• 100 Hour Pre- and Post- Flight Briefing Instruction.

CFI Training Program Objective

The Certified Flight Instructor Training in Maryland is designed to train a student pilot from their beginning initial flight through the completion of their Certified Flight Instructor certificate. The CFI Training in Maryland is designed to prepare students to pass both their written and practical FAA examinations through their private pilot, commercial and certified flight instructor certificates.

The CFI Program teaches student pilots how to fly and then helps beginning instructors understand and apply the fundamentals of instruction. The CFI program prepares student pilots for initial entry-level jobs in the industry.


Included in the CFI Training in Maryland

Part I - Introduction to High Altitude Flying: With the majority of flight time occurring above 5000ft density altitude (DA), students learn how to determine DA and how high-DA's will affect helicopter performance. Various flight characteristics and weight-and-balance considerations are studied. Training includes the extensive practice of run-on landings, auto-rotations, low rotor RPM, and max performance takeoffs.


Part II - The Mountain Environment: Students learn about how mountain terrain affects environmental conditions. Students are trained in the reconnaissance techniques, as well as, procedures for performing pinnacle and confined area operations at high altitude.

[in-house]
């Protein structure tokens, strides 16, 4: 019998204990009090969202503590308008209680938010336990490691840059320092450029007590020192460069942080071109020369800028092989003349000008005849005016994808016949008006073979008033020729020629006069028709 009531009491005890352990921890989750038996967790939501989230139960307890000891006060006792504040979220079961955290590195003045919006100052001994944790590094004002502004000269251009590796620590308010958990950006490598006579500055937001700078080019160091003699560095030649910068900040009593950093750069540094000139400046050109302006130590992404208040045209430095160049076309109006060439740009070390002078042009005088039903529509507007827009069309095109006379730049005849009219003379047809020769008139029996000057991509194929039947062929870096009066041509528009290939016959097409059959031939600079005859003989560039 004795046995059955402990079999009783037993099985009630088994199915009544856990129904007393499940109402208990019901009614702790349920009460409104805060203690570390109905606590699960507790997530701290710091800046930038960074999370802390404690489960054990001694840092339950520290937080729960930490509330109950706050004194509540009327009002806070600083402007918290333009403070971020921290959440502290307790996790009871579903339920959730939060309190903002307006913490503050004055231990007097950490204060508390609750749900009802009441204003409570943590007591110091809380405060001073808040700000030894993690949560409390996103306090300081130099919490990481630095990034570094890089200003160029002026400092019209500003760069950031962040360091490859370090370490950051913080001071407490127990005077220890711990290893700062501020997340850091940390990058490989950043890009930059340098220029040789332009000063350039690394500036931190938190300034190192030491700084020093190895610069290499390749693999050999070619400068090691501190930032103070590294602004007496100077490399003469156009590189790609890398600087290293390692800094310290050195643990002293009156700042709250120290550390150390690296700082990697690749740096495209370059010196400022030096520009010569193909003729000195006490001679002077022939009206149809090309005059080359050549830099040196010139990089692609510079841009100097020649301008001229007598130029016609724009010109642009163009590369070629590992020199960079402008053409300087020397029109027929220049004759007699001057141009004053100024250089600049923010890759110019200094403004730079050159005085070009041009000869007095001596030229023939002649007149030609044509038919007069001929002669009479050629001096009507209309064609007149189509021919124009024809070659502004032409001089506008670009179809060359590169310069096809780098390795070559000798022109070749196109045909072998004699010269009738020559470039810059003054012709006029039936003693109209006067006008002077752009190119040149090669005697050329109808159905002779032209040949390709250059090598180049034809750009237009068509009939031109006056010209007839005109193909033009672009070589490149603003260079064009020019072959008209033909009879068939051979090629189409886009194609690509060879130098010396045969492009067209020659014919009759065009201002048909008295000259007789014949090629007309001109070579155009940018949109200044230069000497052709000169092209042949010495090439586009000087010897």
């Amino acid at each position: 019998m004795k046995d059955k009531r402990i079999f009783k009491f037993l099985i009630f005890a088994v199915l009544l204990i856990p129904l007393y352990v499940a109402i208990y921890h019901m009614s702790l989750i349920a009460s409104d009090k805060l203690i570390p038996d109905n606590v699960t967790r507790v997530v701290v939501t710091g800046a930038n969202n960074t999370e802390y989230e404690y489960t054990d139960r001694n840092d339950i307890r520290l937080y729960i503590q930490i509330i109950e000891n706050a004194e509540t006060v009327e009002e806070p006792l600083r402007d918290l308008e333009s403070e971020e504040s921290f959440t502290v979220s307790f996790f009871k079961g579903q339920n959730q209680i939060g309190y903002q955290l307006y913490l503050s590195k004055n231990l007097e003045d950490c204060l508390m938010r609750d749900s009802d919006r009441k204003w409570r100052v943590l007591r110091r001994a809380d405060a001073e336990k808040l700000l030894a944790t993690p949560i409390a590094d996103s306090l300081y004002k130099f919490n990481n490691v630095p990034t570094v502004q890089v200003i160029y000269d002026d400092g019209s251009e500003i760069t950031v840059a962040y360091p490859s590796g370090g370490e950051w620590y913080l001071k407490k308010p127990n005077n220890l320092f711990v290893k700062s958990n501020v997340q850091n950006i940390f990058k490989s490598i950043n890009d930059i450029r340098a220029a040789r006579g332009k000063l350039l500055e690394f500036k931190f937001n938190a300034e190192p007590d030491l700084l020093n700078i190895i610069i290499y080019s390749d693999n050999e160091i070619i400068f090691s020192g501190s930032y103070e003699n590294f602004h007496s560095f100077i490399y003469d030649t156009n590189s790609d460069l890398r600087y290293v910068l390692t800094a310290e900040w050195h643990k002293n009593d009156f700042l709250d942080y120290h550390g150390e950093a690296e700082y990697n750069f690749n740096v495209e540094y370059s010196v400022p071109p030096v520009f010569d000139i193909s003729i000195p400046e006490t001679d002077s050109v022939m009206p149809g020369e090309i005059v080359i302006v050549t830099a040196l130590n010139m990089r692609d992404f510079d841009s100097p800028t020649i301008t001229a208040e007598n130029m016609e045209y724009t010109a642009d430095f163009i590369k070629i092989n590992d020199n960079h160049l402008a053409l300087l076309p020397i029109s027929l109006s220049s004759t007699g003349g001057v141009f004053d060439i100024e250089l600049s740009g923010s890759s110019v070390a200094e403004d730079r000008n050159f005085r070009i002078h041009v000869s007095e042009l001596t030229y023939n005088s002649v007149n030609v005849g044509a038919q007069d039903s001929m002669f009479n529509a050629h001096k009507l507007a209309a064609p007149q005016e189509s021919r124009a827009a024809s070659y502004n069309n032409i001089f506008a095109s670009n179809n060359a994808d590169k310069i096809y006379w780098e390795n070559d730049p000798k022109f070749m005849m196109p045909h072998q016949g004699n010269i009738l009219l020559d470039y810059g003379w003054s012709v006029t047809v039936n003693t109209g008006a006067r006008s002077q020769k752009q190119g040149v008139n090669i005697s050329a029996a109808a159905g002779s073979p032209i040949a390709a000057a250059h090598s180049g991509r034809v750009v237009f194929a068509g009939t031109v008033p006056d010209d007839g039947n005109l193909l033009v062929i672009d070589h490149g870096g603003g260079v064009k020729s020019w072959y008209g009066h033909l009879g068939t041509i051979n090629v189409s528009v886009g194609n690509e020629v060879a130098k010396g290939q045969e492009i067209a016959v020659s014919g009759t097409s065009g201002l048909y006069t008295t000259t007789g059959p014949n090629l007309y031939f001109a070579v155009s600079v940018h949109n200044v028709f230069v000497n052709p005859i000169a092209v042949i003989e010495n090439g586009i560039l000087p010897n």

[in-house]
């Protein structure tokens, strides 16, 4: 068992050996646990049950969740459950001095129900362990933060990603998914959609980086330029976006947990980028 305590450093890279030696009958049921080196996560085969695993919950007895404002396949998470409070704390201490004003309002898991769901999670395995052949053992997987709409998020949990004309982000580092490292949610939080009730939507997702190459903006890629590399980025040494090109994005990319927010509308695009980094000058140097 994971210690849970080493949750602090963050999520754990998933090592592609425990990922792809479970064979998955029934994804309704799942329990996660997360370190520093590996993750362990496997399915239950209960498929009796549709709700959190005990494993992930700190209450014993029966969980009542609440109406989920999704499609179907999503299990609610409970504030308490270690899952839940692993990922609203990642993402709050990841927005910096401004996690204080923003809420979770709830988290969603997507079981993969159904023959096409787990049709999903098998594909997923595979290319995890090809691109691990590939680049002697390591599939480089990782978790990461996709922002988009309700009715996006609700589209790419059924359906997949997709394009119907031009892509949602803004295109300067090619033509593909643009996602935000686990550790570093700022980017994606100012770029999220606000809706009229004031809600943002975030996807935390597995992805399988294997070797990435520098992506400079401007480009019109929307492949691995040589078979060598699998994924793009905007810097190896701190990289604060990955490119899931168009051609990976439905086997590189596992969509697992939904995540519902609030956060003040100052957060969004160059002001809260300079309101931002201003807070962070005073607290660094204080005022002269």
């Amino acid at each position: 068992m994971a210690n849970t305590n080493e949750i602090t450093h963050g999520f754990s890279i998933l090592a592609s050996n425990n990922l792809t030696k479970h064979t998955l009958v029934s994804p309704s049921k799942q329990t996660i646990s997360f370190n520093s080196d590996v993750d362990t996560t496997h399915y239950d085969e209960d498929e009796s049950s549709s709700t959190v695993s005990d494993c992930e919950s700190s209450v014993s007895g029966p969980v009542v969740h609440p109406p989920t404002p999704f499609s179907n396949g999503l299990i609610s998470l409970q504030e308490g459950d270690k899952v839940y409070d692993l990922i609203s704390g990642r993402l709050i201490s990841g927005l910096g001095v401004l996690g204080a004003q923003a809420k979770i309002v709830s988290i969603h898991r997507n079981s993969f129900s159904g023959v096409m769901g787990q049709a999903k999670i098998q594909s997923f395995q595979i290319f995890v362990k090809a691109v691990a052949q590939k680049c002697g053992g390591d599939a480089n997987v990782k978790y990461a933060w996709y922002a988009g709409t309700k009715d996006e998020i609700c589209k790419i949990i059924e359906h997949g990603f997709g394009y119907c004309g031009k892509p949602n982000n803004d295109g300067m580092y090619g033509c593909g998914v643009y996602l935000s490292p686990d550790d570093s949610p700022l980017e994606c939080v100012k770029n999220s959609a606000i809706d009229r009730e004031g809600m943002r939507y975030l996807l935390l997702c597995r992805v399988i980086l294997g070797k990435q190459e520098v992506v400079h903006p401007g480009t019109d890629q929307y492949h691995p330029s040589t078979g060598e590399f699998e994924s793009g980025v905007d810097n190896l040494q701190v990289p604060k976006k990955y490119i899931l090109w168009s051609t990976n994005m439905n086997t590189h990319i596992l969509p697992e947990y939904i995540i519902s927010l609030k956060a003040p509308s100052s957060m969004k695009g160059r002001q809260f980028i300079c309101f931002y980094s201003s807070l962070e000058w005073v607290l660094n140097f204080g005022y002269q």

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Certified Flight Instructor Careers and Jobs in Maryland Fixed Wing CFI

Reports to Chief Flight Instructor – Fixed Wing

Job Description Summary: Flight training schools and programs in Maryland are looking for highly motivated CFI’s and MEL’s to instruct for Fixed-Wing programs all over Maryland. Qualified Instructors provide flight, simulator, and ground instruction in accordance with Part 61 and 141, FAA regulations, Airmen’s Information Manual, advisory circulars, airport operations, and policies and procedures.

CFI's are responsible for student’s flights, student records, and ensure that each flight course meets course standards, training requirements, and objectives.

Essential Job Functions: